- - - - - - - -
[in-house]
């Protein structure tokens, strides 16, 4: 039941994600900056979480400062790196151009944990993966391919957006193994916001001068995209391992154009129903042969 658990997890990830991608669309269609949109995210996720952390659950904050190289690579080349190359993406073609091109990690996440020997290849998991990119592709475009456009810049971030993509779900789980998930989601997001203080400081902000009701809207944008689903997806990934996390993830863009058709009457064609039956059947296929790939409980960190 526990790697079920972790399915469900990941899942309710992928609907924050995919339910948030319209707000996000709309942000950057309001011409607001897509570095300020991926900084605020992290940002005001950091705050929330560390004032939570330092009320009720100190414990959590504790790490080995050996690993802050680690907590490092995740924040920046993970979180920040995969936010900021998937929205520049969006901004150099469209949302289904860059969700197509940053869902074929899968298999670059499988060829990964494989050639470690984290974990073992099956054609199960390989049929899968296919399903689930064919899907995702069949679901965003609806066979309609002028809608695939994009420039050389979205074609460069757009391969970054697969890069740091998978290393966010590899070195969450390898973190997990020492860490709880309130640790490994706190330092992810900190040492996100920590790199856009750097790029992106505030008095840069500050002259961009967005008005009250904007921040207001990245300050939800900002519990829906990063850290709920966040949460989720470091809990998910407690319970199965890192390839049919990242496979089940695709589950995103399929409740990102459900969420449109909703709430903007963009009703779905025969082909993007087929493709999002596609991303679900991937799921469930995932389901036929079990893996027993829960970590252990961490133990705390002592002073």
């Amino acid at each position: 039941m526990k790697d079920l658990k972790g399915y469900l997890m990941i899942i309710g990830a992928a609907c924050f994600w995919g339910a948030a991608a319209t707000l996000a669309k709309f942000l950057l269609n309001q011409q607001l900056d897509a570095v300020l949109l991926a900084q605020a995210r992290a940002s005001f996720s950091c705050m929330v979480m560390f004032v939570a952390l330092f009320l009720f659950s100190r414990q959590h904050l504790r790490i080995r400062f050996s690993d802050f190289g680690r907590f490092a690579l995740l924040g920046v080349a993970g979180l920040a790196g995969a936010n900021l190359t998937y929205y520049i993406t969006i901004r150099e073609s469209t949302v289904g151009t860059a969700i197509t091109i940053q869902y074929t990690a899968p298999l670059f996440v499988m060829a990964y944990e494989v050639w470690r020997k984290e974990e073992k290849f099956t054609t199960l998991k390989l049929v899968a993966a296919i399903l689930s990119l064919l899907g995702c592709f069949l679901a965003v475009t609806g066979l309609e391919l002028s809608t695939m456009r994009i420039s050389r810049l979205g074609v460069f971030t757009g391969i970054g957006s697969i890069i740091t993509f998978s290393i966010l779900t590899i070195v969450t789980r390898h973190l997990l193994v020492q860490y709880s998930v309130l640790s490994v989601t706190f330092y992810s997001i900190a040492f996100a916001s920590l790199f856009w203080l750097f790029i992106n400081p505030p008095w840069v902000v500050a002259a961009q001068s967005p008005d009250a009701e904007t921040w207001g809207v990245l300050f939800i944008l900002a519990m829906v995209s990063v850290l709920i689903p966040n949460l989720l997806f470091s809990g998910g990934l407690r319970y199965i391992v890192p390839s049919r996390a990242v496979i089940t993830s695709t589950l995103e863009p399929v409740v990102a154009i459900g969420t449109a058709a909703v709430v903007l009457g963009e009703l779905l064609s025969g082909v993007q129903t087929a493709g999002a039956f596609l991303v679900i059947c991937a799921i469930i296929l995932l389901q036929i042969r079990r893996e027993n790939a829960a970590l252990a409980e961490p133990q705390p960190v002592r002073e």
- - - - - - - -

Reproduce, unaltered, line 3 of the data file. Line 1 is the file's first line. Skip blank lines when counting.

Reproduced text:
């Amino acid at each position: 039941m526990k790697d079920l658990k972790g399915y469900l997890m990941i899942i309710g990830a992928a609907c924050f994600w995919g339910a948030a991608a319209t707000l996000a669309k709309f942000l950057l269609n309001q011409q607001l900056d897509a570095v300020l949109l991926a900084q605020a995210r992290a940002s005001f996720s950091c705050m929330v979480m560390f004032v939570a952390l330092f009320l009720f659950s100190r414990q959590h904050l504790r790490i080995r400062f050996s690993d802050f190289g680690r907590f490092a690579l995740l924040g920046v080349a993970g979180l920040a790196g995969a936010n900021l190359t998937y929205y520049i993406t969006i901004r150099e073609s469209t949302v289904g151009t860059a969700i197509t091109i940053q869902y074929t990690a899968p298999l670059f996440v499988m060829a990964y944990e494989v050639w470690r020997k984290e974990e073992k290849f099956t054609t199960l998991k390989l049929v899968a993966a296919i399903l689930s990119l064919l899907g995702c592709f069949l679901a965003v475009t609806g066979l309609e391919l002028s809608t695939m456009r994009i420039s050389r810049l979205g074609v460069f971030t757009g391969i970054g957006s697969i890069i740091t993509f998978s290393i966010l779900t590899i070195v969450t789980r390898h973190l997990l193994v020492q860490y709880s998930v309130l640790s490994v989601t706190f330092y992810s997001i900190a040492f996100a916001s920590l790199f856009w203080l750097f790029i992106n400081p505030p008095w840069v902000v500050a002259a961009q001068s967005p008005d009250a009701e904007t921040w207001g809207v990245l300050f939800i944008l900002a519990m829906v995209s990063v850290l709920i689903p966040n949460l989720l997806f470091s809990g998910g990934l407690r319970y199965i391992v890192p390839s049919r996390a990242v496979i089940t993830s695709t589950l995103e863009p399929v409740v990102a154009i459900g969420t449109a058709a909703v709430v903007l009457g963009e009703l779905l064609s025969g082909v993007q129903t087929a493709g999002a039956f596609l991303v679900i059947c991937a799921i469930i296929l995932l389901q036929i042969r079990r893996e027993n790939a829960a970590l252990a409980e961490p133990q705390p960190v002592r002073e």